Learn from the hackers: how to avoid website exploits

Avoid website exploits
All too often, the result of security mistakes is embarrassing defacement

When large data breaches are announced, the media can go overboard with its portrayal of hackers as uber-geeks with flashing fingers and skills that are almost supernatural in origin. In fact, nothing could be further from the truth.

By using basic tools and a logical approach, hackers turn websites into playgrounds full of interesting servers to explore, subvert and destroy. There are databases to plunder; there are pages to deface.

But just what is their approach, and how can we learn to avoid it?

Footprints on the web

Once a hacker finds a website that could be worth exploring, their first task is to create a detailed profile of the target, called a footprint. This identifies the basic building blocks of the site and enables the hacker to draw a map of how everything fits together.

Unfortunately, the way websites work provides hackers with lots of useful information without them having to do much. If there's a login process, for example, they know there's a database containing usernames and passwords. If the site has an ecommerce element, they know there's a shopping cart product in use, or some handcrafted and potentially vulnerable code to try to subvert.

Similarly, a catalogue of products indicates another database, which could link to a stock control server and possibly also a re-ordering application containing information about trade accounts. The hacker will also survey links to ad servers that feed content into the site. They will also consult the DNS records for the domain.

DNS is the only way to keep track of what's on the internet and where it all is. But it also gives information about all the publicly accessible servers owned by a domain, regardless of whether their addresses and names are meant for public consumption.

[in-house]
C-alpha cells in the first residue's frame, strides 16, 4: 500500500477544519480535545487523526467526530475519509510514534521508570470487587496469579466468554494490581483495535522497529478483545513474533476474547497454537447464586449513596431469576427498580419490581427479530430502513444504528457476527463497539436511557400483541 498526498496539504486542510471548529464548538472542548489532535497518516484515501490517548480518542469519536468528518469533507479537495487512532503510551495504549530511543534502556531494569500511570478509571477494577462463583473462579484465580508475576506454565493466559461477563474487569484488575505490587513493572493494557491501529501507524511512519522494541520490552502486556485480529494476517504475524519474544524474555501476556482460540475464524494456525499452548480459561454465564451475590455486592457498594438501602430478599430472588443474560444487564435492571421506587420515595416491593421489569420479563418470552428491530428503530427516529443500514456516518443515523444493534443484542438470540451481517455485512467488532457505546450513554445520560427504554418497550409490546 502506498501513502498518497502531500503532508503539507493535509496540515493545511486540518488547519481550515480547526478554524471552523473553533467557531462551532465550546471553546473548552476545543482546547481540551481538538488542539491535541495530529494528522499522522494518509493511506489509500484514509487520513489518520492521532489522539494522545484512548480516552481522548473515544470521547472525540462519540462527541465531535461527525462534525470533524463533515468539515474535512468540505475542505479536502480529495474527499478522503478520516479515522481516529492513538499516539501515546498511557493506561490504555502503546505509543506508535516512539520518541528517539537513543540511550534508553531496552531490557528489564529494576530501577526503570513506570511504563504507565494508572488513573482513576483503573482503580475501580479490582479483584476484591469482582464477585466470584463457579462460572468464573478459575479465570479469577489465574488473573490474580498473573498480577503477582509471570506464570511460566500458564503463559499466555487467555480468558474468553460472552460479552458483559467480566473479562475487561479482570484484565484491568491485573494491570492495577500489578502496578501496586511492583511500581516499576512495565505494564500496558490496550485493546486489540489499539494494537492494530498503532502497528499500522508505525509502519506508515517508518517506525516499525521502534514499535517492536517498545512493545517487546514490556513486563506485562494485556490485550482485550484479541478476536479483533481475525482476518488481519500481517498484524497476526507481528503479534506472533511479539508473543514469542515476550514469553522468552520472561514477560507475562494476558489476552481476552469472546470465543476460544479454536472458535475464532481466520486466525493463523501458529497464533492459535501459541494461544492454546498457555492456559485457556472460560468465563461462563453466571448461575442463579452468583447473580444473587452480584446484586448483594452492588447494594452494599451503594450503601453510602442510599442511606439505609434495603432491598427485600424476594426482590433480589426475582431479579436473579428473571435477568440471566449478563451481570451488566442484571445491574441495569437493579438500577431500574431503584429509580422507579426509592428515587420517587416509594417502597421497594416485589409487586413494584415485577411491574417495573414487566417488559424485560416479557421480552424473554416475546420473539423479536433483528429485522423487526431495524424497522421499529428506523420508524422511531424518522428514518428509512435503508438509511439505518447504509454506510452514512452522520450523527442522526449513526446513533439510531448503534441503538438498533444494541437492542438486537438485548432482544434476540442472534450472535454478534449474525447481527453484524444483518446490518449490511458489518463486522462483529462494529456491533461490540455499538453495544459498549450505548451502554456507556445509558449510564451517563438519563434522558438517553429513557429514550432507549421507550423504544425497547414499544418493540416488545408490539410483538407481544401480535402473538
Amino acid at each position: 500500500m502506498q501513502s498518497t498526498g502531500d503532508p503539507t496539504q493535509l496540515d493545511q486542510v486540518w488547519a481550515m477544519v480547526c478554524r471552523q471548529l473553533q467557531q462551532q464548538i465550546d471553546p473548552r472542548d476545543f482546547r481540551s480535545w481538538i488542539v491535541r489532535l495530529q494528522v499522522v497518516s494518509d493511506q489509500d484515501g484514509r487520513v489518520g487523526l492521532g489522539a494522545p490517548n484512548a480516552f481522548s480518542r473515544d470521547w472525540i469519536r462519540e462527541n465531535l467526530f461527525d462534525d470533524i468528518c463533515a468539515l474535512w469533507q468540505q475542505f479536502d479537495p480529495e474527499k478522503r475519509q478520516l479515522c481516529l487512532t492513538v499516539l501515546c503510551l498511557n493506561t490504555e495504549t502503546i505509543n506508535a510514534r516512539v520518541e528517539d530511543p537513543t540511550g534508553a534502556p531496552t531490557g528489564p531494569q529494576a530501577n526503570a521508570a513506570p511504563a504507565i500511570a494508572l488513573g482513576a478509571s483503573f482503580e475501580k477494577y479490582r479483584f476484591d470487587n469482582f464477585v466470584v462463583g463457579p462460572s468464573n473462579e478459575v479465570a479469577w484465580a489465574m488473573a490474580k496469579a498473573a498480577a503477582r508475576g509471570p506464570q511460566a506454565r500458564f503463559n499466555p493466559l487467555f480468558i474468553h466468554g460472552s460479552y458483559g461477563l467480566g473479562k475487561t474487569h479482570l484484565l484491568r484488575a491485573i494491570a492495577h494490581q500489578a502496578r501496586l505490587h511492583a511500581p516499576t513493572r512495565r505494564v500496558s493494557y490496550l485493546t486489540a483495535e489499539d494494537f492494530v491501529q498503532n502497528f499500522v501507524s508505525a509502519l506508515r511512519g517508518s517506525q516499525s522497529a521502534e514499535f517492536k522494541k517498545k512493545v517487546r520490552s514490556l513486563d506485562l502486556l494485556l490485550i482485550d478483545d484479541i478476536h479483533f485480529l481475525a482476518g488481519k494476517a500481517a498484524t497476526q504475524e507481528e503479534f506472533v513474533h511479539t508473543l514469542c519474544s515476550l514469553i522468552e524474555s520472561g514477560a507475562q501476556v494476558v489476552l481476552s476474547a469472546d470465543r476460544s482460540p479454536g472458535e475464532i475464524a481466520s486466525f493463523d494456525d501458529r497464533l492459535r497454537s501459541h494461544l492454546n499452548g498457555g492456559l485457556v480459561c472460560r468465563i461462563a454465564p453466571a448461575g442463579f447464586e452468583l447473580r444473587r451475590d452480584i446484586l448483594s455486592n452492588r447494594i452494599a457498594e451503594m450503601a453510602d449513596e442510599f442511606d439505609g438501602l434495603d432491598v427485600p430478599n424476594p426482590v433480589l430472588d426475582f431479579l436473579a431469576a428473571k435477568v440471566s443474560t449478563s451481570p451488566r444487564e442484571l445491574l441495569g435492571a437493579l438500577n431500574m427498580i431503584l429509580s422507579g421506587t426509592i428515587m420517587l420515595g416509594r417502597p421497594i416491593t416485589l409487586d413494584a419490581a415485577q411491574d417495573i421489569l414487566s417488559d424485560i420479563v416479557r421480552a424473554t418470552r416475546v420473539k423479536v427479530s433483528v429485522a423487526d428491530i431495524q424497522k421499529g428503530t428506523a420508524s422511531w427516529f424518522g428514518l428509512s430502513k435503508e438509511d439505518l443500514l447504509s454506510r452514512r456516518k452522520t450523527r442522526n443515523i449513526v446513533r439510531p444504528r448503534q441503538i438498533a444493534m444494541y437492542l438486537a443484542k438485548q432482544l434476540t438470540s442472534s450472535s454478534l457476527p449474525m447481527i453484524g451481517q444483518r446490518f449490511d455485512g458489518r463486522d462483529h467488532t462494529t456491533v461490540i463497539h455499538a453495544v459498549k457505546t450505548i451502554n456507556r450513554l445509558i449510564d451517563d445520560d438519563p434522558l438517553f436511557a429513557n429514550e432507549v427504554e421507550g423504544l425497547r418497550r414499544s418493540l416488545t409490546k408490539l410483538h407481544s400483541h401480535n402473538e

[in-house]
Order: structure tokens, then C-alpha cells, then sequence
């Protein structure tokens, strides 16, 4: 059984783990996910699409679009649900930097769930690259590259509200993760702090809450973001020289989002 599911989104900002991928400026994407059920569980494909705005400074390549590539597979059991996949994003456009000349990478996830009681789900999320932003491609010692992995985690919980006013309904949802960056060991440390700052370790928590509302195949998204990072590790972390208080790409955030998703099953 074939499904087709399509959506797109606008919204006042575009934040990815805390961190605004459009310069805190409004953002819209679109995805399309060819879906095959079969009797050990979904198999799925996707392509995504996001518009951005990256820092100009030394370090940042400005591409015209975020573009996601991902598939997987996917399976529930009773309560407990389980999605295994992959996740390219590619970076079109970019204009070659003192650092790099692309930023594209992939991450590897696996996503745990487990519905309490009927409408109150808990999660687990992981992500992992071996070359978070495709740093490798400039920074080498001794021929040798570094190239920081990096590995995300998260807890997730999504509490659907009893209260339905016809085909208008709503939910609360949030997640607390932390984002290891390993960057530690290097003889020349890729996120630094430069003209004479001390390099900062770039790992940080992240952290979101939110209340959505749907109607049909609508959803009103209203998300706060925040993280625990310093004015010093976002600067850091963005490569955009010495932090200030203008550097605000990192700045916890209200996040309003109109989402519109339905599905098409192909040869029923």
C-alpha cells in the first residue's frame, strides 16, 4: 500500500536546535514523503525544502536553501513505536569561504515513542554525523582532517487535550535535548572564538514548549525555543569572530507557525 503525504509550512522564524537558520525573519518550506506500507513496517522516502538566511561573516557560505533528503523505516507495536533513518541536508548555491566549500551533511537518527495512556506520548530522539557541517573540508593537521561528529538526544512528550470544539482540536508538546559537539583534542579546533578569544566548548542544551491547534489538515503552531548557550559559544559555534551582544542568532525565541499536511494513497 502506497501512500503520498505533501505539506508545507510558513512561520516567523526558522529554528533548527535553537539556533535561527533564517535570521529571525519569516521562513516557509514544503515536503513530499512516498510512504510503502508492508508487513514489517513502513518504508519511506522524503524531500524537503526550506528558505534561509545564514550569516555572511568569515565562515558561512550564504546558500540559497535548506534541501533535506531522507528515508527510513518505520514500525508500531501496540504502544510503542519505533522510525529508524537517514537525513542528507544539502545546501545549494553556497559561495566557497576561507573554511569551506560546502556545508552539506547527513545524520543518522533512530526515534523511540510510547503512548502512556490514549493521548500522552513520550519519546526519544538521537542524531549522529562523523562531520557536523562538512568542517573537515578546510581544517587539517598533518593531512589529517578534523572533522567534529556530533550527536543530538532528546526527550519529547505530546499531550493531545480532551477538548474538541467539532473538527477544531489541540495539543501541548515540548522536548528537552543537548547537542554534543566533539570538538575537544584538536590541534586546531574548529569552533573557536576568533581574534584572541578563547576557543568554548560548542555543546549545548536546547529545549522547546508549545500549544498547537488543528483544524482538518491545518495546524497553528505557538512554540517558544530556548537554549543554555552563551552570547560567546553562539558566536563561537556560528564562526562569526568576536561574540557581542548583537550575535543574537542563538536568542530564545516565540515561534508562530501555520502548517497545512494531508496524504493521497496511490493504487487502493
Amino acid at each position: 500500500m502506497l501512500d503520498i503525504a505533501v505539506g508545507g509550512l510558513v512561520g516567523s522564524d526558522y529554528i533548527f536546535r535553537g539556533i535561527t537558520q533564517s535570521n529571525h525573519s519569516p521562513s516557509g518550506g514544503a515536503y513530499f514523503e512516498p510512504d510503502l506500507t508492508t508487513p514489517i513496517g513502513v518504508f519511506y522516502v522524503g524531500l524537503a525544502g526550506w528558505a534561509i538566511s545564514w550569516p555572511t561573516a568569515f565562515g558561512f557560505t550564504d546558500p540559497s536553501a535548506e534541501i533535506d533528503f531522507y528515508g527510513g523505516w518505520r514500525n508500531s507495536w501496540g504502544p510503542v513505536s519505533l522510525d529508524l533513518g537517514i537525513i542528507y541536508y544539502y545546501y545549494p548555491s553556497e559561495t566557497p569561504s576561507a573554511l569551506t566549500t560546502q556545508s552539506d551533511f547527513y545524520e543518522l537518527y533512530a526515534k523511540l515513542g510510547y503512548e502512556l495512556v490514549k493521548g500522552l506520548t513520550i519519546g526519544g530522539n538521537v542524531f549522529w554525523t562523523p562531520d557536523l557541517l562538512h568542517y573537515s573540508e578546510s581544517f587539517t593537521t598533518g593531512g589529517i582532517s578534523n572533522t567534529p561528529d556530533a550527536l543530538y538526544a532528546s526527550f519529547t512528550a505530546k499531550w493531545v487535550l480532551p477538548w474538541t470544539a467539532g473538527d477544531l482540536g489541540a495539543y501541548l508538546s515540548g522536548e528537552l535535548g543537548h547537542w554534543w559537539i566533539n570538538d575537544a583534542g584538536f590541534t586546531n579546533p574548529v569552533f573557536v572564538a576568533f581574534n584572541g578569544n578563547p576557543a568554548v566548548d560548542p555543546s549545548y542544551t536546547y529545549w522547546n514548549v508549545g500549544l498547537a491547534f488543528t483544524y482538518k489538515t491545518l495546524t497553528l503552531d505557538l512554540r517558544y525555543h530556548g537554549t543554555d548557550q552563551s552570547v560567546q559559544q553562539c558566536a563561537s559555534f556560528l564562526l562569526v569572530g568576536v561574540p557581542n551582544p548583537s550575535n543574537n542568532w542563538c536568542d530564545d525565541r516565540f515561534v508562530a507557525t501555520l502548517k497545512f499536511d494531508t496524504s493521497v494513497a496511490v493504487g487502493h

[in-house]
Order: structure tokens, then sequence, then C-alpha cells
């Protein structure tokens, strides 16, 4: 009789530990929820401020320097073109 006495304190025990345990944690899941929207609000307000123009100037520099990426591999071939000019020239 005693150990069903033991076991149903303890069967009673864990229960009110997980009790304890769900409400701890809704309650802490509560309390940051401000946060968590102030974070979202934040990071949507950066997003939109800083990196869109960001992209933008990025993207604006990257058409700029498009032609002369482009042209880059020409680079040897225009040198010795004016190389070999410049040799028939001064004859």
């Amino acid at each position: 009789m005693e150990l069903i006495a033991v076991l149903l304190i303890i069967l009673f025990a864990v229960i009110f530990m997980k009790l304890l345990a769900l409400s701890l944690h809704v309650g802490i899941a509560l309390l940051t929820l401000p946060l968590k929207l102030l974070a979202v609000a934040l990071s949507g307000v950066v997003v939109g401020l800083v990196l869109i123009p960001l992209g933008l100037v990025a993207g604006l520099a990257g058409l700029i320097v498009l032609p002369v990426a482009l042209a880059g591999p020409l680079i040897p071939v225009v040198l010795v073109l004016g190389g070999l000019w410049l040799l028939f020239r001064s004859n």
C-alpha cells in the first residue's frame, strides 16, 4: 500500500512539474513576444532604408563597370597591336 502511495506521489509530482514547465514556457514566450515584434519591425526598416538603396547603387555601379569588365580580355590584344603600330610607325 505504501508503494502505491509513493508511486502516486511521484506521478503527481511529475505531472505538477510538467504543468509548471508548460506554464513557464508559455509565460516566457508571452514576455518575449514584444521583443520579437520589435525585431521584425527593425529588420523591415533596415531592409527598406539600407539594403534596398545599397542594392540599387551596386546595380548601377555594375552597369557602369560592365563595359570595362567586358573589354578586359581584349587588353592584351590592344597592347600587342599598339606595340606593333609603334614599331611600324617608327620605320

When I began working as a network security consultant, I found that it was easy to shock clients by showing them their DNS records, and then drawing a map of how I believed their servers were plumbed together. Some network admins had been naïve enough to think that all their important servers needed public IP addresses, making them easy to profile prior to an attack.

DNS information

Windows and Linux have tools capable of interrogating DNS, but they're fiddly command line utilities. Luckily, plenty of websites provide easy access to DNS information, including Kloth.net. Enter the name of a domain you're interested in (such as pcplus.co.uk) and press [Enter]. In the answers section that appears, you'll see lines containing the domain name and associated IP addresses.


To search for a possible web server, add www. to the start of the domain and press [Enter]. This time you'll see the domain's web server. If you change the query type to 'MX' and click 'Look it up', the answers section will contain the name of the computer acting as the local mail server (technically called the mail exchanger).

This name may be the same as the web server, but if it has a different name, enter it into the 'Domain' input box to see its details.

Another important part of this process is the use of a port scanner such as nmap to discover what services are running on each internet-facing server. See nmap in action at www.nmap-online.com. The default IP address is your own computer.


To scan it for open ports, click the 'I agree with terms of service' and then click 'Scan now'. Enter an email address for the site to notify when the scan is complete, along with a password to access the results.

Nmap sends carefully crafted packets to each potentially open port and analyses the information returned to discover not only what's running, but sometimes even detailed information about the running operating system and its TCP/IP stack. This can aid hackers in profiling a website and formulating a coming attack.

If a mail server is also running port 80, there's a good chance that connecting to it via a web browser will reveal a web mail interface that may have exploitable bugs. However, if the hacker is met by a default Apache web server installation page, it may be that system administrator installed the web server but has forgotten about it. It's likely that the software has never been patched and is vulnerable to a range of exploits.

By examining the verbiage returned with the web page, the hacker can determine the exact release of the software and any extra modules installed. Finding a NetBIOS service running (ports 137 and 139) indicates that the server runs Windows. An SQL service (port 1143) indicates that there's a database engine running, and so on.

detailed map

It's possible to build a detailed map of a domain's capabilities and vulnerabilities from this process.